Critical Section

Archive: June 23, 2018


Archive: June 10, 2017

not liking not liking

Saturday,  06/10/17  01:37 PM

Hi all.  Still missing in action, I know*.

Anyway a quick update: I am not liking Not Liking.  I was about to do it, and it didn't feel right.  If you my friends want to post crappy crap about politics, who am I to judge.  I might not like it, but I won't Not Like it**.

* I'm either too busy or my priorities are messed up, possibly probably both.  I mean, I haven't even blog-bragged about sailing in Tahiti yet, and that was already a month ago.  Sigh.  And I haven't blogged about Tom Dumoulin winning the Giro, and about ... a lot.  But please stay tuned...

** I still reserve the right to hide your feed.  But you would never know, bwa ha ha.


Archive: June 23, 2016


Archive: June 22, 2015

Monday,  06/22/15  09:23 PM

Working away on several fronts... and blogging...

Escher: Drawing Hands aka C compilerLove this drawing by Escher, "Drawing Hands", aka the C Compiler.  One of my very favorites from one of my very favorites.  (Found via the Flight feature, in this post from 2003, regarding a Google Doodle which celebrated Escher's birthday...)

Hunter Thompson, on Finding your Purpose.  I think this is legit, but even if it isn't, it's great.

Scott "Dilbert" Adams: the famous quote I never said.  In which the distinction is made between Art and Design.

Digital GoldInteresting book review on Ars Technica: Digital Gold (how Silicon Valley and Wall Street arrived at a new gold rush called Bitcoin).  I'm super intrigued by Bitcoin.  {Thanks for the feedback on Bitcoin 101, and stay tuned for Bitcoin 102 :) }

Apropos Bitcoin: A space lawyer explains how we'll forge a civil society off Earth.  There will be blockchain.

Google confirms acquisition of Agawi, with technology for streaming native mobile apps.  I think this just makes all kinds of sense, the "find in App store and then download" model is so broken.  Mobile needs a "click address and run" model just like web pages.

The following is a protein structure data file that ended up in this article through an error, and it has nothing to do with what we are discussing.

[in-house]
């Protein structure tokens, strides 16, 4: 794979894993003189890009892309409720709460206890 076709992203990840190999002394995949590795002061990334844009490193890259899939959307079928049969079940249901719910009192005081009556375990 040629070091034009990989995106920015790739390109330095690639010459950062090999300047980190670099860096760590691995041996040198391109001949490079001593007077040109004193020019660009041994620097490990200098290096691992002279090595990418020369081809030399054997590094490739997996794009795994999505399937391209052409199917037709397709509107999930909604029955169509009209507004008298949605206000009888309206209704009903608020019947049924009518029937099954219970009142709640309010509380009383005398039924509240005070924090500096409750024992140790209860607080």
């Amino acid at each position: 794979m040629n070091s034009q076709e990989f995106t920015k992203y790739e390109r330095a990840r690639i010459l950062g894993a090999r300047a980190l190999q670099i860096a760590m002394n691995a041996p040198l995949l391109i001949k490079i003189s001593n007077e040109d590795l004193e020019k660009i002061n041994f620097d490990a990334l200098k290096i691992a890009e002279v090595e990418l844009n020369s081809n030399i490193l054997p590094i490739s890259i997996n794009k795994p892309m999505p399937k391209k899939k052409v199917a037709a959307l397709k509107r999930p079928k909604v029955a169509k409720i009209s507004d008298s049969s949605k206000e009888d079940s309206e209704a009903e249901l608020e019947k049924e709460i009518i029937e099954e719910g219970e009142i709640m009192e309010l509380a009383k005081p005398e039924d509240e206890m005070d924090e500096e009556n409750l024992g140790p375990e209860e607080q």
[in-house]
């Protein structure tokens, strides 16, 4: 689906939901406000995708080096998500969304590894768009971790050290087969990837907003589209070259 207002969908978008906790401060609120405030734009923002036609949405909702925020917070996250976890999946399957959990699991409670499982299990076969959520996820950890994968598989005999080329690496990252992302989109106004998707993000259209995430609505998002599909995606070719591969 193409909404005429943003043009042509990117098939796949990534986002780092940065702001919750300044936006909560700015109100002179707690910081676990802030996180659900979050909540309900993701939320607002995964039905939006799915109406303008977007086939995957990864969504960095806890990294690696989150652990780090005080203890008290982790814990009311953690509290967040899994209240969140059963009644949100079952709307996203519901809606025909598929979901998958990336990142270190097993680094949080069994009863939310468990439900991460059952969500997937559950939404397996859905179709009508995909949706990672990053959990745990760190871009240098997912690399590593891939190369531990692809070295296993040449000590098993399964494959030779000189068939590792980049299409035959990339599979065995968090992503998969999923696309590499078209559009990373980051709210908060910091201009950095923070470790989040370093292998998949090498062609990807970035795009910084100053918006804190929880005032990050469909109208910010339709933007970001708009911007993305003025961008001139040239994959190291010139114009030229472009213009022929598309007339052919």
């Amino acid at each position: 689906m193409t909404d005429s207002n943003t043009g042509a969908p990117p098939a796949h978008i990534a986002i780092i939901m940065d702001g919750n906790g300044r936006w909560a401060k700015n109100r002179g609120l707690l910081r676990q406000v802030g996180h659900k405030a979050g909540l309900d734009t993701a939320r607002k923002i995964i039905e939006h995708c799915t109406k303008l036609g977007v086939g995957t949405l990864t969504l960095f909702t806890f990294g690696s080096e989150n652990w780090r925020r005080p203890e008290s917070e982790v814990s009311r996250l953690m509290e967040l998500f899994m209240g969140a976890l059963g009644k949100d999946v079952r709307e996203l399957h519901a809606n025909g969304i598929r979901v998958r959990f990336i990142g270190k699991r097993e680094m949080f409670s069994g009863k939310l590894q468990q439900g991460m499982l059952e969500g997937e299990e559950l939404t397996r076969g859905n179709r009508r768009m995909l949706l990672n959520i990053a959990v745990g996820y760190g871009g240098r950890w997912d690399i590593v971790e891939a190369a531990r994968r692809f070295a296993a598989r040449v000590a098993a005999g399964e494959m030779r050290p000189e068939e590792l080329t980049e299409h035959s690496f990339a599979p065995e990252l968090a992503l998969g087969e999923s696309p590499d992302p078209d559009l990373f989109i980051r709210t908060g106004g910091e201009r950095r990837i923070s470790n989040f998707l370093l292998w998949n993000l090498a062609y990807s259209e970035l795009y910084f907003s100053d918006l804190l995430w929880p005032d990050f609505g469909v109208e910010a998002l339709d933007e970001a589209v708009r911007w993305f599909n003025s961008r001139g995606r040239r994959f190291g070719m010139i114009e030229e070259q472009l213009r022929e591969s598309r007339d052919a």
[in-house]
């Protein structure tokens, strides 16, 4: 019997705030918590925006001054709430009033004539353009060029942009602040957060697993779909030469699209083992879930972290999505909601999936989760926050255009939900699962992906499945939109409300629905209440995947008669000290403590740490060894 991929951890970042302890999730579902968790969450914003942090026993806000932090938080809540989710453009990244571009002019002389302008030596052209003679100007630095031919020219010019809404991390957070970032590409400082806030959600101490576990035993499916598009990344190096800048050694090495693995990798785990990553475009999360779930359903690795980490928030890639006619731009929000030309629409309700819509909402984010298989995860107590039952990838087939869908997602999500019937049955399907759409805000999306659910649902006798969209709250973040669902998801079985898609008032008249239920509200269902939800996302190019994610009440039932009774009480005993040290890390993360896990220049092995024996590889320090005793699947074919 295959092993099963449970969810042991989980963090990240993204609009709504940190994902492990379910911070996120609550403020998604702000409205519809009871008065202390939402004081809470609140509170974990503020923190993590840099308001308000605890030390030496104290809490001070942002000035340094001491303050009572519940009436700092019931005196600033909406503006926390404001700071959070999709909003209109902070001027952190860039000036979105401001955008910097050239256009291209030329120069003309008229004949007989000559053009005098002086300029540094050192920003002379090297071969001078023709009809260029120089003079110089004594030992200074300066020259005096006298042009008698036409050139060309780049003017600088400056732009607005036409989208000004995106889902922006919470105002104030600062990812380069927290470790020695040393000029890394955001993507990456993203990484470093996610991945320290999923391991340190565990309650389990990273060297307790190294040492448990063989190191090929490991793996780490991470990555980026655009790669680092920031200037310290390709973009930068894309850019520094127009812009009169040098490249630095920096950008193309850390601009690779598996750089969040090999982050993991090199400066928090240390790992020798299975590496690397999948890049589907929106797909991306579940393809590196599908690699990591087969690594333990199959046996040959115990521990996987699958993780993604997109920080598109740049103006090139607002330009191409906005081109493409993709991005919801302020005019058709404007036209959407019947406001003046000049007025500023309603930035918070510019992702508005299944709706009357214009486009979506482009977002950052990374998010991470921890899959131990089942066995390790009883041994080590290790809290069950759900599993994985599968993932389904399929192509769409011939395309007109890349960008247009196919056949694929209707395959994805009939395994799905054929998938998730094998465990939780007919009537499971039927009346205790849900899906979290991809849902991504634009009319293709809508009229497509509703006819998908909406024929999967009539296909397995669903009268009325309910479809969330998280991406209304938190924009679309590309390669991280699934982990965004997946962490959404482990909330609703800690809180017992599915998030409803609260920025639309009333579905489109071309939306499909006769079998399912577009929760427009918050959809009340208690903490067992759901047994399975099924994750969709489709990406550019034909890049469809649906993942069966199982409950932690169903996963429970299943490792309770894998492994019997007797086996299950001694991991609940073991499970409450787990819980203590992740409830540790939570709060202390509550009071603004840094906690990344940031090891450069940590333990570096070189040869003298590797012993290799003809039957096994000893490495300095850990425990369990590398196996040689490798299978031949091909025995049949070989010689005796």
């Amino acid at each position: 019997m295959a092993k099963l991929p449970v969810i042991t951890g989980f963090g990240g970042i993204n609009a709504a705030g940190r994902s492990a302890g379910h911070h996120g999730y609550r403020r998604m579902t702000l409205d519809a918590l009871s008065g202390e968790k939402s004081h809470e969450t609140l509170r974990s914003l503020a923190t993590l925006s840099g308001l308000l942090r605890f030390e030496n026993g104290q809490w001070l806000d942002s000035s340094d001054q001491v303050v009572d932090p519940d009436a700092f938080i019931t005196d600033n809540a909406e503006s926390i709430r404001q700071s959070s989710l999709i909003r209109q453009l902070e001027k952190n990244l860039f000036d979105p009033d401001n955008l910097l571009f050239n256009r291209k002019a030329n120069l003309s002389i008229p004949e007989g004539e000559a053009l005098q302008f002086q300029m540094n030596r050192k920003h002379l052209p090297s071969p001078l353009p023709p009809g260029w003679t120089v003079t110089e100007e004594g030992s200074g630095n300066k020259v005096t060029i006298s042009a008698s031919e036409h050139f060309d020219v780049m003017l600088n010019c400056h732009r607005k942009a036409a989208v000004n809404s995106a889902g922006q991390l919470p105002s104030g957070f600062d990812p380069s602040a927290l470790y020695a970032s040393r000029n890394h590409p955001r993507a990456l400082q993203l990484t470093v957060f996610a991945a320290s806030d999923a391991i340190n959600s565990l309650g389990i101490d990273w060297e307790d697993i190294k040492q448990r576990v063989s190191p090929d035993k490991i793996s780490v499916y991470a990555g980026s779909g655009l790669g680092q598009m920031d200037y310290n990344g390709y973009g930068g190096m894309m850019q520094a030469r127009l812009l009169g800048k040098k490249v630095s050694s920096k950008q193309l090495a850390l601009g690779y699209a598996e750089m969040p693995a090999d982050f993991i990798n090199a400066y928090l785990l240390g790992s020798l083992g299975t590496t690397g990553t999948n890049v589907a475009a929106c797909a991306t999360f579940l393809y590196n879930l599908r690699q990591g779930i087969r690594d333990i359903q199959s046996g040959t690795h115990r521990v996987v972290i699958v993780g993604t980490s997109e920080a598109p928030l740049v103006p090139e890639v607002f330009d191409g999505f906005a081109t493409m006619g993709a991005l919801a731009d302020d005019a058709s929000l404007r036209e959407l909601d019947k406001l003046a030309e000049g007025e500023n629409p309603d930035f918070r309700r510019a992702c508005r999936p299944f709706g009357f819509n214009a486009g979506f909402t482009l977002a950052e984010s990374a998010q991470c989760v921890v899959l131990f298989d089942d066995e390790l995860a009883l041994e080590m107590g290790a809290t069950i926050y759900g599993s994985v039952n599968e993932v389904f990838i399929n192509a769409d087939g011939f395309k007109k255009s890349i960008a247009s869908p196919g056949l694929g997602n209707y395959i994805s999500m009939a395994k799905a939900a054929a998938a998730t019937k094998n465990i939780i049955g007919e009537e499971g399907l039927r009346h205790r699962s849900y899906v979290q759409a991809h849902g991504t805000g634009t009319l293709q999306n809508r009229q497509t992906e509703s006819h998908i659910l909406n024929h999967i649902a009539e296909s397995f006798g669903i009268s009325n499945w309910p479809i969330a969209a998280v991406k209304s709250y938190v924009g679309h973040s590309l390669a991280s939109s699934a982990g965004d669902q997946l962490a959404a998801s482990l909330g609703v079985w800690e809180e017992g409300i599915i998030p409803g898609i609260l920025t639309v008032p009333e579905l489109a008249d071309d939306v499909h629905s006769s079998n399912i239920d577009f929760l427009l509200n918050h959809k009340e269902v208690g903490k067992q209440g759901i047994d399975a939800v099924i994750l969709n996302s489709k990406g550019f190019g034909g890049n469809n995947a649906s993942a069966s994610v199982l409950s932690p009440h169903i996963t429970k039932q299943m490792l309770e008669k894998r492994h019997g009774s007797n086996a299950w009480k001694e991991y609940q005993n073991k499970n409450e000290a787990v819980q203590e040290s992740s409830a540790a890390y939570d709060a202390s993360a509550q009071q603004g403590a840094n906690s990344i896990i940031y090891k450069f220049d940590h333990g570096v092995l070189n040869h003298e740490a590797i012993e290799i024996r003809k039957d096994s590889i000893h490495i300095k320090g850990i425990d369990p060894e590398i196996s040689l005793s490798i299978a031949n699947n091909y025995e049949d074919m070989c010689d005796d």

Route 50: America's Loneliest RoadRoute 50: Driving America's 'Loneliest Road'.  "There are no points of interest. We don’t recommend it...  We warn all motorists not to drive there, unless they’re confident of their survival skills."  Sounds compelling, somehow.

Could not agree more with Glenn Reynolds, who links Facebook tries yet again to un-screw-up the News Feed, and comments "why not roll it back to the way it was in 2009?"  *Everyone* I know just wants to see all the posts from all their friends, in chronological order.

Snoop Dogg for Twitter CEO?Snoop Dogg for CEO of Twitter.  Click through, it's not such a terrible idea.  "The most important decision I’ve made in business? The choices of people I have around me."  Well, yeah.

The new, new economy is a little weird: AirBnB is now worth more than Marriott.  I get the value of services like Uber and AirBnB that connect consumers to people with excess capacity, but the service itself doesn't seem like it would be as valuable as the capacity.  This feels frothy...

Munich courtyard stairsFrom Inhabitat: Unique and Spectacular Staircases.  They are both!  Yay.  (So, Scott Adams, are these Art or Design? :)



Archive: June 22, 2014

passwords considered harmful

Sunday,  06/22/14  08:54 PM

the world's longest passwordHere's a free killer business opportunity: eliminate passwordsIf anyone can do this, they will print money

How much do you hate trying to remember what password you used for each website and app, and going through password recovery just to use it?  I try to use the same passwords for just about everything (I know, I know), but I can't, because every site's rules are different.  Feels like half the time I end up going through password recovery, and half the time that doesn't work.  Blech.

Maybe someday my computer and phone will know I'm "me" (biometrics?) and be able to identify "me" to every website I visit (and every phone app I launch), and I won't have to do this anymore.  I can't wait.



Sunday,  06/22/14  10:16 PM

summer sailingSummer!  Yippee.  Onward...

Slacker RocksSlacker vs iTunes Radio.  Slacker wins in an overwhelming landslide.  I've been testing them by entering various bands I like - Led Zeppelin, INXS, Daft Punk, etc - and then seeing how much I like the resulting channels.  Slacker Rocks.  (A key difference, Slacker actually includes music by the artist that defines the channel.)  I shall try Pandora too...

Apple's WWDC keynoteDid you miss Apple's WWDC keynote?  Here you go.  Despite the prognostications of many, this just doesn't feel that groundbreaking to me.  What single thing stands out?  Swift, maybe.